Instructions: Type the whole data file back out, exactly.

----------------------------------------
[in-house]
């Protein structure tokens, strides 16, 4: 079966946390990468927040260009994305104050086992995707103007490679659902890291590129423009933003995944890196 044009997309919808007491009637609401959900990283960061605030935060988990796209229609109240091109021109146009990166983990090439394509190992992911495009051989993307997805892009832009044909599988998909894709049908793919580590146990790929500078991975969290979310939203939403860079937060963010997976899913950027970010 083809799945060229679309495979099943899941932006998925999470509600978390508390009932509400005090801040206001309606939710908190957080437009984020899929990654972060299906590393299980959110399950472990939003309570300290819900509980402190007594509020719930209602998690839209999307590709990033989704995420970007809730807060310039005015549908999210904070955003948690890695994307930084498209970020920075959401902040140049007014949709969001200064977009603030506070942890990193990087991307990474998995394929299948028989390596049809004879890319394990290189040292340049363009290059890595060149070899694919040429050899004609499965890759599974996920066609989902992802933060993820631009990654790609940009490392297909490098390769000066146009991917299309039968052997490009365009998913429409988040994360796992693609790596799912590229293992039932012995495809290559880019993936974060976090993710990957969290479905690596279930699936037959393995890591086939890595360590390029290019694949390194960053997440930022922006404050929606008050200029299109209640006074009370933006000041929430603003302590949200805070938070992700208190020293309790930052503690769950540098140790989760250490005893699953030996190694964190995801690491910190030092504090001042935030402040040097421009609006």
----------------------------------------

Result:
[in-house]
């Protein structure tokens, strides 16, 4: 079966946390990468927040260009994305104050086992995707103007490679659902890291590129423009933003995944890196 044009997309919808007491009637609401959900990283960061605030935060988990796209229609109240091109021109146009990166983990090439394509190992992911495009051989993307997805892009832009044909599988998909894709049908793919580590146990790929500078991975969290979310939203939403860079937060963010997976899913950027970010 083809799945060229679309495979099943899941932006998925999470509600978390508390009932509400005090801040206001309606939710908190957080437009984020899929990654972060299906590393299980959110399950472990939003309570300290819900509980402190007594509020719930209602998690839209999307590709990033989704995420970007809730807060310039005015549908999210904070955003948690890695994307930084498209970020920075959401902040140049007014949709969001200064977009603030506070942890990193990087991307990474998995394929299948028989390596049809004879890319394990290189040292340049363009290059890595060149070899694919040429050899004609499965890759599974996920066609989902992802933060993820631009990654790609940009490392297909490098390769000066146009991917299309039968052997490009365009998913429409988040994360796992693609790596799912590229293992039932012995495809290559880019993936974060976090993710990957969290479905690596279930699936037959393995890591086939890595360590390029290019694949390194960053997440930022922006404050929606008050200029299109209640006074009370933006000041929430603003302590949200805070938070992700208190020293309790930052503690769950540098140790989760250490005893699953030996190694964190995801690491910190030092504090001042935030402040040097421009609006």